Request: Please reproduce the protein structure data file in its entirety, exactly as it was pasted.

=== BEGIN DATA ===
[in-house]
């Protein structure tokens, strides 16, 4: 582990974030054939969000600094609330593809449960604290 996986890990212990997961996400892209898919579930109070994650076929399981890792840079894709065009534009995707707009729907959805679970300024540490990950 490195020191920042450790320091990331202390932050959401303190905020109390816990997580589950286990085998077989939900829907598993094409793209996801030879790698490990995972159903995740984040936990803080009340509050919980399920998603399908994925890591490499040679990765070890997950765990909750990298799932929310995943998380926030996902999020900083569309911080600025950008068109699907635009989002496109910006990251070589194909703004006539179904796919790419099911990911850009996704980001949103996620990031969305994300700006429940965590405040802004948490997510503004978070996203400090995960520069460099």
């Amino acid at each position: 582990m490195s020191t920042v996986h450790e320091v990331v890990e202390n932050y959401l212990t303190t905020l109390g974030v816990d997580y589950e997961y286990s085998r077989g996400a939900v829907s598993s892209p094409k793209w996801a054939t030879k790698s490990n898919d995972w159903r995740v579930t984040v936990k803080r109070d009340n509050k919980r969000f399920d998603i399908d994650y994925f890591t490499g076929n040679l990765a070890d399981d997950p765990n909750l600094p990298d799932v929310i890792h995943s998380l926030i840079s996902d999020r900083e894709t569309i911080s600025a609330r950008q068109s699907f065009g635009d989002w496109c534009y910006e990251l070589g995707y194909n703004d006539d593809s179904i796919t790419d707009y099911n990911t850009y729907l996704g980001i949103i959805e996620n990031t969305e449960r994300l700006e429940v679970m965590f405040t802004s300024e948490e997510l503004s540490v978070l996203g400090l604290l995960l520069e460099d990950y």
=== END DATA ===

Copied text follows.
[in-house]
């Protein structure tokens, strides 16, 4: 582990974030054939969000600094609330593809449960604290 996986890990212990997961996400892209898919579930109070994650076929399981890792840079894709065009534009995707707009729907959805679970300024540490990950 490195020191920042450790320091990331202390932050959401303190905020109390816990997580589950286990085998077989939900829907598993094409793209996801030879790698490990995972159903995740984040936990803080009340509050919980399920998603399908994925890591490499040679990765070890997950765990909750990298799932929310995943998380926030996902999020900083569309911080600025950008068109699907635009989002496109910006990251070589194909703004006539179904796919790419099911990911850009996704980001949103996620990031969305994300700006429940965590405040802004948490997510503004978070996203400090995960520069460099």
């Amino acid at each position: 582990m490195s020191t920042v996986h450790e320091v990331v890990e202390n932050y959401l212990t303190t905020l109390g974030v816990d997580y589950e997961y286990s085998r077989g996400a939900v829907s598993s892209p094409k793209w996801a054939t030879k790698s490990n898919d995972w159903r995740v579930t984040v936990k803080r109070d009340n509050k919980r969000f399920d998603i399908d994650y994925f890591t490499g076929n040679l990765a070890d399981d997950p765990n909750l600094p990298d799932v929310i890792h995943s998380l926030i840079s996902d999020r900083e894709t569309i911080s600025a609330r950008q068109s699907f065009g635009d989002w496109c534009y910006e990251l070589g995707y194909n703004d006539d593809s179904i796919t790419d707009y099911n990911t850009y729907l996704g980001i949103i959805e996620n990031t969305e449960r994300l700006e429940v679970m965590f405040t802004s300024e948490e997510l503004s540490v978070l996203g400090l604290l995960l520069e460099d990950y």